'Halls' are full of what make us great

To be a writer, and more importantly, to be a good writer, you’ve got to love language. You have to breathe it, it has to be in your marrow and when that isn’t enough, you have to write daily reminders on your mirrors and your belongings and even your person to mix it into your water like flouride or Thera-flu. Language is your tool so you’d better not be allergic to it, and you can’t particularly forge a note from your mother on this one.

My problem, my pesky dilemma (one of them anyway), is that I’d just … well … forgotten. I’d forgotten how to love language-fuck love-I didn’t even want to have a one night stand with it. “That’s it,” I’d proclaim, throwing my pens across the room like venemous darts, “I’m done with this. I’m dropping out of school to become a mime.”

So, like, 2.2 minutes after I’d declared my candidacy for mimeworld I remembered that I had a date with one of language’s newer minions, John D’Agata, care of the Creative Writing Center. He had come to campus to read from his inaugural novel, “Halls of Fame,” and my presence was highly suggested (read: required) by one of my professors. So I went. So I listened. So I felt the embers of a burning hot grade-school crush rekindled begin to spark and crackle from somewhere deep within me. So I remembered what I’d forgotten about language. So I dropped $24.95 on the book. Anyway, you get the idea.

Unpolished as the pronouncement may seem; uncomplicated as my opinion may sound-it really is that simple. John D’Agata’s “Halls of Fame” did more than just engage me as a reader, it inspired me as a writer. From the opening pages of this unusual collection of essays I was hooked, perpetually in awe of all that language and the human experience could be, even in a less-fictive sense than what I’d been used to (D’Agata’s essays are indeed nonfiction, but the subtle, entertaining kind of nonfiction which “doesn’t yap at you,” to borrow some of the author’s own words). Innovative and interesting, “Halls of Fame” made me glow cheerfully with each turn of the page at the constant realization that language was great, that life was fun, and that the insanities of creation can be more inspiring (and true!) than even the most mentally stable role-model.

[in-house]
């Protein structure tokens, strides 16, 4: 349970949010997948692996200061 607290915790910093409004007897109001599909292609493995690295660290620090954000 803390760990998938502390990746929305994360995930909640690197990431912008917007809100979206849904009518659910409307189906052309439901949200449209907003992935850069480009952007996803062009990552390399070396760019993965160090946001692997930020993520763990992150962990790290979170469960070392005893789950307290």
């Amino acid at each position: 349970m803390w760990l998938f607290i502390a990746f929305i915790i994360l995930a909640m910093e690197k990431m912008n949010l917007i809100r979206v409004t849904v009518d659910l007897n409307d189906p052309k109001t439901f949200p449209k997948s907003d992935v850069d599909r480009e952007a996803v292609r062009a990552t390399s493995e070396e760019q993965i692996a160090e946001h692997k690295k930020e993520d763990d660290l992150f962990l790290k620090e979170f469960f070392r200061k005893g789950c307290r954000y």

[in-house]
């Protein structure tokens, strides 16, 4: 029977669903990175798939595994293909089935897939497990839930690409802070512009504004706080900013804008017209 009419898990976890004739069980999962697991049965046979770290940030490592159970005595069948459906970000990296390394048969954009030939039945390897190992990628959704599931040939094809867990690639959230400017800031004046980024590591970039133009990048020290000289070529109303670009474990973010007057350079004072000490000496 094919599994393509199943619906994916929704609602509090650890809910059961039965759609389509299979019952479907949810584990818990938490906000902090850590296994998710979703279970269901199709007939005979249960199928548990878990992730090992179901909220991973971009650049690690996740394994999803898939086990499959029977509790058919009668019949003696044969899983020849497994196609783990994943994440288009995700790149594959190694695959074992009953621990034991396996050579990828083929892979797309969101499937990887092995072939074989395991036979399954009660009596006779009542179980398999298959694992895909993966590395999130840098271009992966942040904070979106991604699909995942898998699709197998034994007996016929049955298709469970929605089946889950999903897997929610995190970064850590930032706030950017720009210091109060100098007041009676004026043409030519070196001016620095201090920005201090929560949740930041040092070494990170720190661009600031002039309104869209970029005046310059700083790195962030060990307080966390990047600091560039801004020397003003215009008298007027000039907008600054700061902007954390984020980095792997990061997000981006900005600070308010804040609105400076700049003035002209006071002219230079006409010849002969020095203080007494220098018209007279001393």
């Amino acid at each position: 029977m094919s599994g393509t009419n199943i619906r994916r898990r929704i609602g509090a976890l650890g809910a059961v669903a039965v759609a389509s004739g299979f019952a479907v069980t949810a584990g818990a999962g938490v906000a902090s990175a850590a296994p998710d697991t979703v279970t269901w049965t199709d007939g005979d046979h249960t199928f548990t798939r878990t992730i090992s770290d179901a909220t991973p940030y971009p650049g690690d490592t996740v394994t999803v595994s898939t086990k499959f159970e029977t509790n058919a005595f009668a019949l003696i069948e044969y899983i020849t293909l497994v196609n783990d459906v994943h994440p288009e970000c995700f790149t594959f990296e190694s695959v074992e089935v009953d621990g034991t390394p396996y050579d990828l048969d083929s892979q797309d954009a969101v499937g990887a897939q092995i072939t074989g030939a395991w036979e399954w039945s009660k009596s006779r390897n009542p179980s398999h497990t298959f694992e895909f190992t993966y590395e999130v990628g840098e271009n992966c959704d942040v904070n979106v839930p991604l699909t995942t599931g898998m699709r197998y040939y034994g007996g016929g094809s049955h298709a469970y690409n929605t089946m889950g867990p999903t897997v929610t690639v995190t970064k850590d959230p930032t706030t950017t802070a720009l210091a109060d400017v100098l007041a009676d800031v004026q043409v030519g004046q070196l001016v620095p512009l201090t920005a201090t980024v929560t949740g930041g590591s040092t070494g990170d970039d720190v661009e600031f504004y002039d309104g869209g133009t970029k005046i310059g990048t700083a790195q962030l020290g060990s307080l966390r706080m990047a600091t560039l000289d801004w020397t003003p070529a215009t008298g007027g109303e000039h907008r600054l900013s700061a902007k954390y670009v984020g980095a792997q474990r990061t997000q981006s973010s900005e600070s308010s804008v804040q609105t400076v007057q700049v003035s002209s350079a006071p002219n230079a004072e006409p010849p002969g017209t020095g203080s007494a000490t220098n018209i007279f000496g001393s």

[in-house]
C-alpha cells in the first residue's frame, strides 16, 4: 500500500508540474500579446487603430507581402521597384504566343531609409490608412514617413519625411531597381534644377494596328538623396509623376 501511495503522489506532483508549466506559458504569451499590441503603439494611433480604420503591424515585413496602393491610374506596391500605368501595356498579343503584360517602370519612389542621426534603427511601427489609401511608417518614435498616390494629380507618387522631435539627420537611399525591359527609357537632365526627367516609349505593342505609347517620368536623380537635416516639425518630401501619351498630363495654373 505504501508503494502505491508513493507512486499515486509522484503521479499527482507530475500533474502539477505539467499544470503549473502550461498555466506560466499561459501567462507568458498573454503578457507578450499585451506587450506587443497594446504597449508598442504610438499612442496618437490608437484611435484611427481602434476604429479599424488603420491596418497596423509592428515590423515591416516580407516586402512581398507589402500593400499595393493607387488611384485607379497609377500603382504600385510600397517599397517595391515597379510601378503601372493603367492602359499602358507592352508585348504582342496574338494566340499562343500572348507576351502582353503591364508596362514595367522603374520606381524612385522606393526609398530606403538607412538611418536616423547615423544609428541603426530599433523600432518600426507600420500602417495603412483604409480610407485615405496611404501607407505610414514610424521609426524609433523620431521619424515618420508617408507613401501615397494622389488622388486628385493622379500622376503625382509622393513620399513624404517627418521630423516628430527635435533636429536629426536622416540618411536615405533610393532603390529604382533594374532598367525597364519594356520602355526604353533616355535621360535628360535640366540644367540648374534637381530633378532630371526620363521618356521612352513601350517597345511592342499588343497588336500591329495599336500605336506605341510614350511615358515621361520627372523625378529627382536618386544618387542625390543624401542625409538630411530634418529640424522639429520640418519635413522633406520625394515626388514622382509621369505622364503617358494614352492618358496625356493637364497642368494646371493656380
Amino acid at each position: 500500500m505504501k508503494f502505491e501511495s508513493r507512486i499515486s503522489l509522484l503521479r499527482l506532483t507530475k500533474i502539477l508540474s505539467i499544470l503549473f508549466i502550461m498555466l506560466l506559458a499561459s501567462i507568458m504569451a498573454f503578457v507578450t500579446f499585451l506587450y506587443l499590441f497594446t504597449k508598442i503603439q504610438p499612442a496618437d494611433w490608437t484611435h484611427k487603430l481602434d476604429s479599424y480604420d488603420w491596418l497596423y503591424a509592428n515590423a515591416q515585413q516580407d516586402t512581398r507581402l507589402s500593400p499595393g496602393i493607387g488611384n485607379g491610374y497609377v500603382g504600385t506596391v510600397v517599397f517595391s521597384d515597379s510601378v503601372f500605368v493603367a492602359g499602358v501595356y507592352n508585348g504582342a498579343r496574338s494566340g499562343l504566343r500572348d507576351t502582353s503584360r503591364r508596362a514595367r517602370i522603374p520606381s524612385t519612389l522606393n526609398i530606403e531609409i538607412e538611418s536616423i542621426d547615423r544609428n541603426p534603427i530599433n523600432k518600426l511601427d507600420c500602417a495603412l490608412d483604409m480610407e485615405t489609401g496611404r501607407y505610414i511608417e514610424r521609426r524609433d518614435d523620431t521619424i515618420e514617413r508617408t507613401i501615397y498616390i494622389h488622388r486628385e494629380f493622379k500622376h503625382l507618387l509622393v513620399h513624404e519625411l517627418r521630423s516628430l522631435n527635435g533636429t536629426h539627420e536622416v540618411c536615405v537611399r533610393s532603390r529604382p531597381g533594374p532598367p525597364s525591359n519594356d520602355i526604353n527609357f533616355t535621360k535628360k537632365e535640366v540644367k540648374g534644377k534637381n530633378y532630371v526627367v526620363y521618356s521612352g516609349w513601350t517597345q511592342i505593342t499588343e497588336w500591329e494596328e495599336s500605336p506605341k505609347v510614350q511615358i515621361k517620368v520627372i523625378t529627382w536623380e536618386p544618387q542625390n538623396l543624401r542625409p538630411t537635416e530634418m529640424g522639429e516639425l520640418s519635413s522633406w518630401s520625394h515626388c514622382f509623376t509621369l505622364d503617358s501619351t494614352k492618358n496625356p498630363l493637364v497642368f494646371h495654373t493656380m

It was D’Agata’s renderings of micro/macro-cosmic madness and his ability to compile facts into engaging stories all his own which most impressed me. Prefacing his reading this past Monday night (he chose to share with us his piece “Collage History of Art, by Henry Darger”) with the daunting yet self-conscious caveat that he encouraged us to feel free to drift in and out of his prose (we’d still get the point anyway, he said), D’Agata set a tone for interpretation that I would quickly grow to appreciate.

The lists and reiterations of facts within this collection are constructed such that the reader can indeed drift in and out of the sometimes clear, sometimes abtruse prose and still appreciate the beauty of both life and the language that D’Agata has assembled to describe it with-hence being solely responsible for the revival of my feelings for language. A renewal of our vows, we’ll say-as I got deeper and deeper into “Halls of Fame” I became even more smitten with the comfortable familiarity of words which had heretofore been long since forgotten. His wit and wisdom creeps up on you, such as in the aforementioned “Collage History” when D’Agata quips (speaking through the almost un-funny lexicon of madness and marginalia that runs through the life of the late Henry Darger, a mentally challenged collage artist): “One day he heard a voice wondering, what if. She was sitting on a tuffet, eating curds and whey. Then along came a spider-which Henry erased.”

My amusement with the above passage and the book in general runs parallel to my amazement with what D’Agata essentially expresses in “Halls,” that being the vast expanse of individual opinion and the malleability of not only art but facts as art, a concept that has a great deal to do with what I would call a revival in my faith in not only language but art as well. D’Agata’s ‘artists’ that he references range from Henry Darger to himself to Picasso to his mother to the ordinary people of everyday life; surveying them, recording them, eventually immortalizing their work-be it material (the extensive lists of Henry Darger’s insane packrat’s den or his finished works)-or the ‘art’ of language, living and individual interpretation (the lists of the “wonders of the world” according to different people). This is a task so monumental that, despite his pleas for his audience not to take him too seriously, I couldn’t help but fall into intellectual worship of the concepts he was advancing.

D’Agata pointed something very important out for me, something that I (disappointingly enough) haven’t felt too much here at this ‘creative’ institution just yet-that there indeed does exist a synthesis of art and emotion within life, a synthesis that can be interesting even when comprised of mostly dry facts (just add water). A synthesis which he can echo much more beautifully than I: “It is also in the accident on Interstate 89. In the shopping mall, in the family room, in the battlefield, in the stew. In the library, in the ruins, in the championship fight. In the rough draft, the rough cut, the rough-hewn night. In vaudeville, newspapers, attics, trains, the Internet entropy, rap-song sampling. Collage occurred in the wondercabinets preceding all museums. It happened when scrolls of aphorisms unraveled into essay. When Henry walked past garbage and felt a jolt: create! Surely the heart must break before it can begin to feel.”

If you haven’t felt your jolt yet, I wouldn’t worry too much. Just make sure not to sign up for mime school too prematurely.